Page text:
The Freedom to Succeed 

by Dani Settle 

All we want is make us free… 

The quote is from a young captive aboard the 19th Century cargo ship Amistad. What does that have to do with me? Well, presently I am the chef, storyteller, and creative designer on the Freedom Schooner Amistad, a recreation of the original vessel. But I’m getting ahead of myself. 

I was born in Chicago, the product of a broken home. My father was an alcoholic. My mom was a strong capable woman who put herself through beauty school and nursing school. She was a nurse for over 25 years. My mother left my dad and me at a time when women stayed in bad situations. She took my older sister and left me in care of my aunts, who loved me dearly. As time passed I came to understand why and what she did but the experience was deeply traumatic. 

As a young woman I was part of the hippie movement, SDS, civil rights, peace, love, and psychedelics. But something was missing in my life — love. I wanted to be wanted. I tried equating sex for love and drugs were great for awhile. But the come-downs left me feeling empty and deepened my depression. 

During this time I had a daughter. We moved to Hawaii in 1975 — a major turning point in my life. While selling puka shells outside a Waikiki hotel, a flood of women and men in blue and white aloha shirts and muumuus came piling out of buses. I had seen tourists before but there was something different about this group. Now I know it was all of those Buddha natures shining through! I was attracted to their positive spirit and talked to as many people as I could.  

One woman I will never forget was Karen Dennis, an accomplished university track coach, who told me of her challenges and the benefits she received from chanting Nam-myoho-renge-kyo. I started to chant and the sales on my table increased that very day! I connected with SGI in Hawaii and received my Gohonzon on Aug. 10, 1975. That’s when my life really changed. 

My daughter Kim and I have been greatly protected by the practice. Kim was in a car accident that broke her pelvis in two places and the doctors said she would never have children. Well, I now have two fortune baby grandsons, aged five-and-a-half years old and 3-months-old. Kim runs a thriving business with her husband Tom. 

I am a cook by passion; I’ve cooked in restaurants and run my own catering company. While cooking on a schooling vessel for young boys at risk, I met Eliza Garfield. In 2004 Eliza became captain of the Freedom Schooner Amistad and asked me to be their chef. At the time I was running the kitchen in a jazz club in Richmond, Virginia, working six nights a week. Though I had connected with a wonderful SGI group in Richmond, due to my schedule I wasn’t as active as I wanted to be and my life condition showed it. I was fed up with the night life and decided to take the job with Amistad. 
In 2005 we were invited by the Bermuda government to celebrate its 500th anniversary, and share the story of the Amistad captives. While there, I had the fortune to connect with members there and further realize my mission for kosen-rufu.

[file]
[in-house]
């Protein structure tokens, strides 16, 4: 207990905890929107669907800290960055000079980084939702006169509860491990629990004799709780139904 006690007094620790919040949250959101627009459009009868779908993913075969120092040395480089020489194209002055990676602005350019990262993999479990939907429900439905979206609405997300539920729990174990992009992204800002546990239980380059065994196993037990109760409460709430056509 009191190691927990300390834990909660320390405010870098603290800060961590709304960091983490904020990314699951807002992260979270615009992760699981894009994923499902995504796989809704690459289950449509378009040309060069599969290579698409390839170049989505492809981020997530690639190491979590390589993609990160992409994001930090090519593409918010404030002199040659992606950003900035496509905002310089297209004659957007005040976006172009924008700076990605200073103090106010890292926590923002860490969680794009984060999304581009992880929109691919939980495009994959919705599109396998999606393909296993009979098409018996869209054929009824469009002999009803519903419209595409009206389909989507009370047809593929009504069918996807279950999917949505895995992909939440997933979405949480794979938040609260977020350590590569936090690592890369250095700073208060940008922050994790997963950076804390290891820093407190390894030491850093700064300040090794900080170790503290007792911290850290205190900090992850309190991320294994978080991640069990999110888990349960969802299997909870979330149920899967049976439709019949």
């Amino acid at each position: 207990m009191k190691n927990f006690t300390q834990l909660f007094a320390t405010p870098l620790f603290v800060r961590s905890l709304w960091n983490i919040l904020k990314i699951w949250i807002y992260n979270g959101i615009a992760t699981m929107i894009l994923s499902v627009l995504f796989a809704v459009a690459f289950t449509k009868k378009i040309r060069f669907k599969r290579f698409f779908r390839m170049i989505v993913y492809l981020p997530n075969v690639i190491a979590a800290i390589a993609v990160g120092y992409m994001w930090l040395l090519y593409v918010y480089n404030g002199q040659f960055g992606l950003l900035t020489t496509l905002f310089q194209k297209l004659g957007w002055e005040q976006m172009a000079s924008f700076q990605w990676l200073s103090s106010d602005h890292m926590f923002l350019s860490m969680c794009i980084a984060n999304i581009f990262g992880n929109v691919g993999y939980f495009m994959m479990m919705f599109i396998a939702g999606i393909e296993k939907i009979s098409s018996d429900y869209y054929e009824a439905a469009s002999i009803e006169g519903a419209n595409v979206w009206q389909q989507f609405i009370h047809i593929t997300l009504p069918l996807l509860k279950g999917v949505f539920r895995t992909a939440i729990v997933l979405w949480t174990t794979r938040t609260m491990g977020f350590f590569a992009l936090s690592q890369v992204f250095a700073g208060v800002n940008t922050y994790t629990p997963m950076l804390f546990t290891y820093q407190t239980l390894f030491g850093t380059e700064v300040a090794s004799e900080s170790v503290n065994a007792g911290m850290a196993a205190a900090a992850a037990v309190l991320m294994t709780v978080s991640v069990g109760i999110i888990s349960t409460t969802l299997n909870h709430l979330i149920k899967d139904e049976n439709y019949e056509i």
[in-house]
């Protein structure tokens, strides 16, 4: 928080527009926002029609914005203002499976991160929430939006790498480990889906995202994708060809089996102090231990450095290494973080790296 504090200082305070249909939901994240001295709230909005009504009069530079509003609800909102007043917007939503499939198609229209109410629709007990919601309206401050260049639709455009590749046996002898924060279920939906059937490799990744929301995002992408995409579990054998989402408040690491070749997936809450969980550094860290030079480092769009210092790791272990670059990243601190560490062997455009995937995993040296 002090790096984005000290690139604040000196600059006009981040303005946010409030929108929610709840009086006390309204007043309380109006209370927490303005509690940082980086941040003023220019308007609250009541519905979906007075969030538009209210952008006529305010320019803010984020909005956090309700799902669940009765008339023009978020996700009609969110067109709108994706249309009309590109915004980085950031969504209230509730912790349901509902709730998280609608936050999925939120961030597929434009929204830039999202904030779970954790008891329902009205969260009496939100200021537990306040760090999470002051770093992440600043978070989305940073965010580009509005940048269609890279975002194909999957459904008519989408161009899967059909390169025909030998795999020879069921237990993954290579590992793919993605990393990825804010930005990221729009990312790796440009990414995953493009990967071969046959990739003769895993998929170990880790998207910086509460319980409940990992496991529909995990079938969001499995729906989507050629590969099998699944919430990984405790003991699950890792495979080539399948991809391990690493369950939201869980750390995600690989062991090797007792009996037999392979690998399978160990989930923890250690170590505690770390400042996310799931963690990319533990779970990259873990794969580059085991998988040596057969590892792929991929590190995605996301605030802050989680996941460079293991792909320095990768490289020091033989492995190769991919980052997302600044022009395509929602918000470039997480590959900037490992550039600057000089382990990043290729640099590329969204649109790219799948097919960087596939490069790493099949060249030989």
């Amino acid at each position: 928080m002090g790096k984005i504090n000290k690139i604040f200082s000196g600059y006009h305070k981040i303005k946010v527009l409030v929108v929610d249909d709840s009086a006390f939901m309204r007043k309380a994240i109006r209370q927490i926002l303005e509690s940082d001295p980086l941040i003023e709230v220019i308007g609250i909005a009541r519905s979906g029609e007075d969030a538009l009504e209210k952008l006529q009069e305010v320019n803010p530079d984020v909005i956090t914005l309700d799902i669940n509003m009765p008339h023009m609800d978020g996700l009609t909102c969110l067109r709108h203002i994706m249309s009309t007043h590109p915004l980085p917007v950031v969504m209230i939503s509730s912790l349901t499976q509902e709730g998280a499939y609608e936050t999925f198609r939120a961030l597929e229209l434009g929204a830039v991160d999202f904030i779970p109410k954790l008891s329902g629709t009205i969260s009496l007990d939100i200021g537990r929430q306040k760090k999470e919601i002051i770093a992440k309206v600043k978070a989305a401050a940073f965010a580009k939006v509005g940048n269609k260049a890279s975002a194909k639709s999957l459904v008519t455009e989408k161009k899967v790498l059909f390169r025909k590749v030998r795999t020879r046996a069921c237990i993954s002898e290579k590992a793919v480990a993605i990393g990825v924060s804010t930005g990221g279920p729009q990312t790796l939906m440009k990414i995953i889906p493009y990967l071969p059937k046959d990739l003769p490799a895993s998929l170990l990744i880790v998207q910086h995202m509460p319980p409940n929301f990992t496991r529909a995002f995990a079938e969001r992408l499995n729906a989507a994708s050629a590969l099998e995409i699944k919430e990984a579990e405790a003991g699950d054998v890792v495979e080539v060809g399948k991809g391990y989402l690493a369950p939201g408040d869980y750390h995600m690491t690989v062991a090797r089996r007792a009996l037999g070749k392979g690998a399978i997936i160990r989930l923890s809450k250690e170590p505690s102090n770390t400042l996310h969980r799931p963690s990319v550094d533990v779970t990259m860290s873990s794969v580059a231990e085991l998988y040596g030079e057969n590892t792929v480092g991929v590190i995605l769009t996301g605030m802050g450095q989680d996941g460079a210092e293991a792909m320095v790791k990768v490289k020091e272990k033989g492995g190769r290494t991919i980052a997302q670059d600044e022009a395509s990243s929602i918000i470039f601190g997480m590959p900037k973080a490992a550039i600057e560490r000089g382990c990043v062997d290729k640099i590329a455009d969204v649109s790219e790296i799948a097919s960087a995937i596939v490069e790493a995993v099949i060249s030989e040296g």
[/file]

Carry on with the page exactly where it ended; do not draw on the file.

For the past two years, Amistad has created an activity for Black History Month, here in Mystic, Connecticut, at the Mystic Seaport Museum where the Amistad recreation was built. My idea was to reproduce an African village to show how the captives lived before the uprising. This meant designing, making a model, ordering materials, and putting pieces together for the exhibit. 

At times I didn’t believe I could actually pull it off. There were many challenges but I was determined to maintain a feeling of joy and appreciation no matter what and not be swayed. I chanted lots of daimoku for every aspect of the project and met up with local SGI members who helped keep me going. 

All the staff members of the seaport became my shoten zenjin as we put the exhibit together. I received wonderful reviews. I had an epiphany after reading the “Eight Winds” Gosho; I was never swayed during this process. I had a wonderful feeling of accomplishment and understood with my life that daimoku is the key to everything. 

The Freedom Schooner Amistad has been invited to England for the celebration of the 200th anniversary of the signing of the Wilber-Force Treaty, which abolished international slave trade. I will be gone an entire year but I am sure I will have many more adventures to share because I plan to connect with as many members as I can along the way. The tour ends at the dedication of the Slavery Museum in Washington, DC, in 2008. Like the captives aboard the original Amistad who won their freedom, I feel that we are emissaries for kosen-rufu.  

As a bodhisattva of the earth, I have a mission to create victory for kosen-rufu and share the power of this Buddhism with many others. I won’t let my spirit stay down or make a place in my life for negativity. Because of my practice, I am the happiest woman in the universe. I am outrageously successful. Daimoku is the key to everything. 

A Hui hou (Hawaiian for until we meet again) 

Con Amistad (with friendship) 

Dani can be reached at: or visit